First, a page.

“California could reapply. There’s some innings to be played here,” Duncan said, holding out hope just a day after he met with the California Office to Reform Education, or CORE.
That 10-district group includes Los Angeles, San Francisco, and Sacramento districts and represents 1.2 million of the state’s 6 million students. It is not representing the statewide California Department of Education.
“My strong preference is to work with states,” Duncan said. “We can manage a portfolio of 50 states. Managing a portfolio of 50,000 districts is lot more difficult.”
But Duncan seems slowly to be softening his opposition to that localized approach to give schools greater control over how to close achievement gaps and lift low-performing schools.
“We’ve given states until the 28th [of February]. That’s another week to apply. We’re still waiting to see what states come in,” Duncan said. “Once we get past that deadline, if we’ve had certain places not apply and not show interest, then I think it is incumbent on our team to think through what we do to take that next step.”
Duncan has repeatedly said that he doesn’t want his department to get into district-by-district decisions on NCLB waivers. Such a shift to approving local projects potentially would add huge workloads to the department and perhaps consume thousands of hours of local districts’ time to assemble the detailed alternatives to improve schools on their own terms.
But the window on that decision is closing.
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The next largest state in student population, Texas, has not even applied for an NCLB waiver.
Officials there instead were preparing a broader petition to be exempted from all ED mandates, which would include NCLB. Texas Education Agency spokeswoman Debbie Graves Ratcliffe said the state should have its petition finalized “within the next month or so” but wasn’t pursuing an NCLB waiver within the Feb. 28 deadline.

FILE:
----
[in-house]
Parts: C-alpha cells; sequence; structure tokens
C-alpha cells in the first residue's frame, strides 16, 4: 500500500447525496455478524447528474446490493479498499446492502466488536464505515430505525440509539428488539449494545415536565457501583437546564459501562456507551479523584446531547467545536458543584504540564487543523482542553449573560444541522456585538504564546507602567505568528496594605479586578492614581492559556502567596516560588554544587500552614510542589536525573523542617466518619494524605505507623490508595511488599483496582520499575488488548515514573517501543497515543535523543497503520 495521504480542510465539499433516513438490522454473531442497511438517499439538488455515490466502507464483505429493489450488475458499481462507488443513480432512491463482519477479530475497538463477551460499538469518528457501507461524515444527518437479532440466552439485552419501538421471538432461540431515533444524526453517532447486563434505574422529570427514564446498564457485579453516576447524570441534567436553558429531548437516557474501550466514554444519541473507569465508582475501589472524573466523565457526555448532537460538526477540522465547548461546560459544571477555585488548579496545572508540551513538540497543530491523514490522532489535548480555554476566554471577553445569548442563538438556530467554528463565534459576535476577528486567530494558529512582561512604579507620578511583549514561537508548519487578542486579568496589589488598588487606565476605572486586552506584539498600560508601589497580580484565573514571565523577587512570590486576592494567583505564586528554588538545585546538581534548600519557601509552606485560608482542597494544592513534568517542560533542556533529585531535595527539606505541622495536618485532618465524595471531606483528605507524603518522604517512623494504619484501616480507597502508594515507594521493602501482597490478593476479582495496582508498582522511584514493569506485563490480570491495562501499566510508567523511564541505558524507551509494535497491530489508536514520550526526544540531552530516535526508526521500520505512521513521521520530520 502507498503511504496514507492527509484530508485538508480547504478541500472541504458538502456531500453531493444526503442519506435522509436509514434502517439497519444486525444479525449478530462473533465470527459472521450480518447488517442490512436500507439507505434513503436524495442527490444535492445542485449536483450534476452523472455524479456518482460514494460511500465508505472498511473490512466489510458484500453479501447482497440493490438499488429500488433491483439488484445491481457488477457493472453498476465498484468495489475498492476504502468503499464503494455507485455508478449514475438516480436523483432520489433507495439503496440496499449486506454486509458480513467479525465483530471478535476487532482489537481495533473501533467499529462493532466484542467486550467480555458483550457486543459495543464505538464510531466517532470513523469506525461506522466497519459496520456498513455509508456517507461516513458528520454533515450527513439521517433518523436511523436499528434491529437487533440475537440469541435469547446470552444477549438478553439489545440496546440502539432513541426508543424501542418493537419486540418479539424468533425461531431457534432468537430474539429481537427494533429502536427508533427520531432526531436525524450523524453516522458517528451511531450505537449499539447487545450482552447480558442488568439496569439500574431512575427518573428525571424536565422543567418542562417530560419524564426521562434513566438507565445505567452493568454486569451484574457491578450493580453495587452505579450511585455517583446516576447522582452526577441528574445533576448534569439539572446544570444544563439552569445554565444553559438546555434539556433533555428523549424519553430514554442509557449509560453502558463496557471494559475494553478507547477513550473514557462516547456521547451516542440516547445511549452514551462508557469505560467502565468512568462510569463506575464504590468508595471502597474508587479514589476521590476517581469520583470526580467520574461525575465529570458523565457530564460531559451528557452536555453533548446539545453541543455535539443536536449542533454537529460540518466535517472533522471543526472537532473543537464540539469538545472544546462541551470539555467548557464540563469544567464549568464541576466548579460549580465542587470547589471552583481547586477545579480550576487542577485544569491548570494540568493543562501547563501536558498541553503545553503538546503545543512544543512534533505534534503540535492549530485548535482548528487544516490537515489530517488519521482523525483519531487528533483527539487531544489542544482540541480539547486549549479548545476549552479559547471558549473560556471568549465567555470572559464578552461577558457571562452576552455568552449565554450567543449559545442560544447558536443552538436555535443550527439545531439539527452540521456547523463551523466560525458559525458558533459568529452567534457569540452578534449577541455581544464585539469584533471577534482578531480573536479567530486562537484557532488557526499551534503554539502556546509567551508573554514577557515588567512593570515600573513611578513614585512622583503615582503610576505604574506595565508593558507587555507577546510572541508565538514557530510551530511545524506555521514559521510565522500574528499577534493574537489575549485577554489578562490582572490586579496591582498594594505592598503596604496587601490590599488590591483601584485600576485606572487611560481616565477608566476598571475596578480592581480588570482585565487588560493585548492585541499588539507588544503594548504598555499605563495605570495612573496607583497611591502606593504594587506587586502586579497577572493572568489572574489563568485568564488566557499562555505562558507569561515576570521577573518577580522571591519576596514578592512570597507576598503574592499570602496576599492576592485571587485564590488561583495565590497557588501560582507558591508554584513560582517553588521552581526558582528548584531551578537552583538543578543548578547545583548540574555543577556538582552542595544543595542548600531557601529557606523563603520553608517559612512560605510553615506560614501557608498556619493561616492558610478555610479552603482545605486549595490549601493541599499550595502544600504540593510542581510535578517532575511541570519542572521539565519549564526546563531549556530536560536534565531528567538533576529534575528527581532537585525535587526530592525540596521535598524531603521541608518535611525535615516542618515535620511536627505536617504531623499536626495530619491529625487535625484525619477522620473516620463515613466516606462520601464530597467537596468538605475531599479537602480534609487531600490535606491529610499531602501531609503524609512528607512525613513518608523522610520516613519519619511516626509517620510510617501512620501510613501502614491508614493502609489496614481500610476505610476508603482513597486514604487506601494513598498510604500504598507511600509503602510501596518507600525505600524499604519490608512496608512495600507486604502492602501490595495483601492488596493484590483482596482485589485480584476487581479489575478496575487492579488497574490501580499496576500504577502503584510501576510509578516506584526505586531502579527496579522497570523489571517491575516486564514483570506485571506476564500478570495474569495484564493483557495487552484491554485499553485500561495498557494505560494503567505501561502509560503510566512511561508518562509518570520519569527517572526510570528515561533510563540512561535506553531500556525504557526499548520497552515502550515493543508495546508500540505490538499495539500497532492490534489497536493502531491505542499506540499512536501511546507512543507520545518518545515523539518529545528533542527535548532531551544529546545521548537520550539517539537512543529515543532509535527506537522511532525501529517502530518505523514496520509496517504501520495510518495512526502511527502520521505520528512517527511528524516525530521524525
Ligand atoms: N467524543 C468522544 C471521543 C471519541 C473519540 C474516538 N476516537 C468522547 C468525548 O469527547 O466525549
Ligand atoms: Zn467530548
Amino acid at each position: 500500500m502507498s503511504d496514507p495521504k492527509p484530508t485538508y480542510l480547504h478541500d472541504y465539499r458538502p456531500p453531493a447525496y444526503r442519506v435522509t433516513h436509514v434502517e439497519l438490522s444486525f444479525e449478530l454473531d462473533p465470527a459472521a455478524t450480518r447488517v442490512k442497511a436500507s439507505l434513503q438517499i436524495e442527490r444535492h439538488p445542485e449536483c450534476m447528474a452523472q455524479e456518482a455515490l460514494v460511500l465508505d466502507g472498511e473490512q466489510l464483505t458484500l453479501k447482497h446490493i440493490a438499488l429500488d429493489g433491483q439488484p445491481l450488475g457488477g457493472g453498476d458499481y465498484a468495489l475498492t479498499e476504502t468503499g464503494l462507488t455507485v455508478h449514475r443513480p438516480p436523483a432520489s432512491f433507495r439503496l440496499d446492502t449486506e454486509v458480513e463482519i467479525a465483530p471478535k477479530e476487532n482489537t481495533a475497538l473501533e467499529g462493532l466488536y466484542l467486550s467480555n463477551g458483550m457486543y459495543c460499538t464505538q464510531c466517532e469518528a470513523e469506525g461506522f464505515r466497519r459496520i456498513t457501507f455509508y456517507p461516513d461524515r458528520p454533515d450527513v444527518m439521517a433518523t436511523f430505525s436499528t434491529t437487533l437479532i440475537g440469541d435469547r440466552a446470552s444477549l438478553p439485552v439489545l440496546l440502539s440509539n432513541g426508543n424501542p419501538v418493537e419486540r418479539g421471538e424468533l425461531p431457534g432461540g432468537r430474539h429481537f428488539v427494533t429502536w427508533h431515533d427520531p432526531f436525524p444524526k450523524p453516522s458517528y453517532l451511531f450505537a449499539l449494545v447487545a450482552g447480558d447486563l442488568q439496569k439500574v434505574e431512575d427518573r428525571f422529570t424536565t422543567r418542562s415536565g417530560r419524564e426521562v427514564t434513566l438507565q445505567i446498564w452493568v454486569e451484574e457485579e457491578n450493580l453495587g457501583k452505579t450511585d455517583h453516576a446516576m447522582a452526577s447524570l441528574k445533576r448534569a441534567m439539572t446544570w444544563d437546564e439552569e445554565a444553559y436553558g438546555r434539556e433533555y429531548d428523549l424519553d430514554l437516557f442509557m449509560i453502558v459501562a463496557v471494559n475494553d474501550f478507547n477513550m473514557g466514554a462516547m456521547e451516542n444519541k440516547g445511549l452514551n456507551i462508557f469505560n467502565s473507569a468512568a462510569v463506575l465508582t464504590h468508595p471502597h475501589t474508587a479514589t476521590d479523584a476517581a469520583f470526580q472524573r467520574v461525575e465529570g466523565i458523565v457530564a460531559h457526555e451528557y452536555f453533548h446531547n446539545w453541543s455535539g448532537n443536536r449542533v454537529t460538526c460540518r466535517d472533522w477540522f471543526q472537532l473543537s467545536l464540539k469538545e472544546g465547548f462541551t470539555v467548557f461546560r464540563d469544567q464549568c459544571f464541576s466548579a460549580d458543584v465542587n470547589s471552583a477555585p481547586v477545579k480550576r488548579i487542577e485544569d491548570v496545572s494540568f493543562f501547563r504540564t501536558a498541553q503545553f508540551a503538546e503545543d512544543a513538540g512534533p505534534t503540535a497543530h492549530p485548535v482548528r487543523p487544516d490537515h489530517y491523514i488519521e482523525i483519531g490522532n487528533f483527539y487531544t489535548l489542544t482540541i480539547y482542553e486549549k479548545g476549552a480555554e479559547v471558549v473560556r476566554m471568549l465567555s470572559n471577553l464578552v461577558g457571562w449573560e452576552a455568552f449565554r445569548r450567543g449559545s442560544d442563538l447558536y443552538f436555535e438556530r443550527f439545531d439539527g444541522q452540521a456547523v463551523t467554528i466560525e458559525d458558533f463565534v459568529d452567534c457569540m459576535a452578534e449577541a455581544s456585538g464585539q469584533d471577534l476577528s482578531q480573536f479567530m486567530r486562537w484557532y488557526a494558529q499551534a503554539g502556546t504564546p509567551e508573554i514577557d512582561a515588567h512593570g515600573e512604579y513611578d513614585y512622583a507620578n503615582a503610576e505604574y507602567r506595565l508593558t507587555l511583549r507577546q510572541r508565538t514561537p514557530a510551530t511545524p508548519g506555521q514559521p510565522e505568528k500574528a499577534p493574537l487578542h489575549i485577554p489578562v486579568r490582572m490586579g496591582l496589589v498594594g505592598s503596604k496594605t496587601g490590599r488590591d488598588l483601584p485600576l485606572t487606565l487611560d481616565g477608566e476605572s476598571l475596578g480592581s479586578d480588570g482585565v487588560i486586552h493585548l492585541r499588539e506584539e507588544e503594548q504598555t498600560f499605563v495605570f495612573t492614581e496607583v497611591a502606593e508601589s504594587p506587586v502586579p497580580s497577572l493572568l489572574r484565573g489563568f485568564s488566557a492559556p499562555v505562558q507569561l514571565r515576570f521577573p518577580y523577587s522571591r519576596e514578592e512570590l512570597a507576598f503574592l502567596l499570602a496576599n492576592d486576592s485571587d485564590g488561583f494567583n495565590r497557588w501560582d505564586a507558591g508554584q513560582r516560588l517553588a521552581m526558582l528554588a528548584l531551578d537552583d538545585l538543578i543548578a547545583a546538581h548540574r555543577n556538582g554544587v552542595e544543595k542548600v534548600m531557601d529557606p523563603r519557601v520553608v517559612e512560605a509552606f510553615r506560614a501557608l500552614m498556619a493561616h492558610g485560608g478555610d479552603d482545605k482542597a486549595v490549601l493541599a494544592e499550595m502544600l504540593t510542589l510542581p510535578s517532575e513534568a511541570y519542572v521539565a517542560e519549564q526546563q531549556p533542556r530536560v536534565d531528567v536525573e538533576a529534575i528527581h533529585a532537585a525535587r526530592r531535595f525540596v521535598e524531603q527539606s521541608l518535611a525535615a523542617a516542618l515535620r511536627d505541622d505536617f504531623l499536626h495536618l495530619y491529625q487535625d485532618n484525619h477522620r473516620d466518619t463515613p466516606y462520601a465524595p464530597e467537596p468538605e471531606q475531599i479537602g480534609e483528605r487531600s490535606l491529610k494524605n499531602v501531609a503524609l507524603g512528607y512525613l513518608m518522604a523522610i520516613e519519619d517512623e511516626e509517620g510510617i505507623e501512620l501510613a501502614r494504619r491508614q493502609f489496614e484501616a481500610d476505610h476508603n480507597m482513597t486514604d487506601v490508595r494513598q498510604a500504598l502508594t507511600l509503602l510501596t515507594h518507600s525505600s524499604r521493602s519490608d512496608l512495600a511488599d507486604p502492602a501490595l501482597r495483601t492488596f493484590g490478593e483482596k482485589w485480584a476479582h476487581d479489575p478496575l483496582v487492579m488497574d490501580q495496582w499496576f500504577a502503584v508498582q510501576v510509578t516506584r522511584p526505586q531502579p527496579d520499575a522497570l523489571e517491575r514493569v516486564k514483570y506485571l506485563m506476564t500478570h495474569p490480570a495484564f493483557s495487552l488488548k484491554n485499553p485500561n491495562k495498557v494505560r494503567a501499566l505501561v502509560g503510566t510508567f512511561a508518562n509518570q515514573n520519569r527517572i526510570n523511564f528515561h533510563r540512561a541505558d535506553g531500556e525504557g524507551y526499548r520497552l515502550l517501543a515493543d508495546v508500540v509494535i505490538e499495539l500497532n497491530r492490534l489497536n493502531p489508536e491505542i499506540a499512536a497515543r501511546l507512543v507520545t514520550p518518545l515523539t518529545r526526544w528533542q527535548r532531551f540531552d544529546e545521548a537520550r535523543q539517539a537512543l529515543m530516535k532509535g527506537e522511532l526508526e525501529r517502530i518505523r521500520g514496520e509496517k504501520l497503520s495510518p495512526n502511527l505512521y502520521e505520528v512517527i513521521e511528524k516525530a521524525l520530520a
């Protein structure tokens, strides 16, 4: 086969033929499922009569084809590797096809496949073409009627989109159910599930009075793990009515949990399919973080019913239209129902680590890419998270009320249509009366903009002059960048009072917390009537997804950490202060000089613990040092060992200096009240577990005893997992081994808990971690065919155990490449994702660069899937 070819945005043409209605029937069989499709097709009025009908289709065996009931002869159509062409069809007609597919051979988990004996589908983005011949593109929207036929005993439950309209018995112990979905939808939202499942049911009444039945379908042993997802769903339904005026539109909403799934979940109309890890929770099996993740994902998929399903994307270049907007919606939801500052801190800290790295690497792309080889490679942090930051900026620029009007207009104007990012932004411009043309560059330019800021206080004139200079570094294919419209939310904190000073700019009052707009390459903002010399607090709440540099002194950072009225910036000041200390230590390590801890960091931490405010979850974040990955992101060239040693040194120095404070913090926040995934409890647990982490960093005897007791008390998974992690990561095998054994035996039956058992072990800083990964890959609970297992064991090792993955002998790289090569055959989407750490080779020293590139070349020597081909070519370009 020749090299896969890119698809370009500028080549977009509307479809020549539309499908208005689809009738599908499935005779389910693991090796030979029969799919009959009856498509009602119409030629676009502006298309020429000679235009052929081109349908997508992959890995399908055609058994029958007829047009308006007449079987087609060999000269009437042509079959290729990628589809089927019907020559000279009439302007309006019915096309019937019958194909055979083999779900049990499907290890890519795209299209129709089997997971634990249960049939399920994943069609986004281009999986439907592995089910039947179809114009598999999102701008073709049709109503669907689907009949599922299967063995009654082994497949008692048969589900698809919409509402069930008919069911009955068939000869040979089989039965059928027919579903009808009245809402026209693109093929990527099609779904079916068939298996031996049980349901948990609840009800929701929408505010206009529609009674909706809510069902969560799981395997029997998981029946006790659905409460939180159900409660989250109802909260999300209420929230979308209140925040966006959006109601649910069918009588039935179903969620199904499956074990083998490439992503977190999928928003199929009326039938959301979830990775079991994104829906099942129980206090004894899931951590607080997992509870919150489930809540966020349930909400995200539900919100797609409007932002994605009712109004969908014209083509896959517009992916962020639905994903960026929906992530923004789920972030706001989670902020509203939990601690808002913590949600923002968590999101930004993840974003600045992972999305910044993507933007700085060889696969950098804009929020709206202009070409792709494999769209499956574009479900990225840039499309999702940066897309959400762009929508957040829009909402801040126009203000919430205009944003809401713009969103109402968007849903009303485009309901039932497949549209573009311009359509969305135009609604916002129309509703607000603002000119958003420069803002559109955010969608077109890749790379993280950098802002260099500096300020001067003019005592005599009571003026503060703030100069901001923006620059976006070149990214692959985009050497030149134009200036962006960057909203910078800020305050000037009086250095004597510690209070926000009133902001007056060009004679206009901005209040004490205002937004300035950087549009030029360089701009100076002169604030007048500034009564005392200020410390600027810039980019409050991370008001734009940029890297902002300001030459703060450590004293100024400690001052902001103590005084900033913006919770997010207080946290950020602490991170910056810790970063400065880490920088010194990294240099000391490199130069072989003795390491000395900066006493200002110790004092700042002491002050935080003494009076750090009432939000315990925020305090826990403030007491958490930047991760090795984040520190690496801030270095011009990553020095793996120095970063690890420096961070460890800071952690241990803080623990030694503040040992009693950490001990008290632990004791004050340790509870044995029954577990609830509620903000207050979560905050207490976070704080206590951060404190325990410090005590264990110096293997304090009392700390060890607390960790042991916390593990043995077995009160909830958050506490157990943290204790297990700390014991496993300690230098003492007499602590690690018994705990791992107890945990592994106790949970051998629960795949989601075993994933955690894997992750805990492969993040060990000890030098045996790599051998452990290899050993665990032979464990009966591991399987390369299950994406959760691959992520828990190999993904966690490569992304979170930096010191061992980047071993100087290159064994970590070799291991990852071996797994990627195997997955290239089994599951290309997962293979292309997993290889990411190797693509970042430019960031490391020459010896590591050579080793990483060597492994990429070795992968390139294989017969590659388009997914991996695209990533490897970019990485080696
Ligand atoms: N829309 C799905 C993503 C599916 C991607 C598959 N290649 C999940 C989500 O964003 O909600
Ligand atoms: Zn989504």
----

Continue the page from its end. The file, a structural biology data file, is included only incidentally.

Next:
Duncan acknowledges the problems in the NCLB requirements, first passed into law in 2001 with bipartisan support. In meetings with individual lawmakers and in testimony over the last few weeks, he urged Congress to take up the measure and make adjustments to expectations that no longer are realistic.
If Congress were to update the No Child Left Behind law, states would shift to the new national standards—potentially a headache for states that already have set forth on their own individualized plans.
The law expired in 2007, and its requirements have not been updated.
Sen. Lamar Alexander, a Tennessee Republican and former education secretary, said earlier this month that it was Congress’ fault.
“The bottom line is that it expired in 2007—except for a provision that says if Congress didn’t act, it would continue,” Alexander said during a hearing of the Senate Health, Education, Labor, and Pensions Committee, where he is the top Republican.
“And Congress didn’t act, so it’s continuing,” he added.
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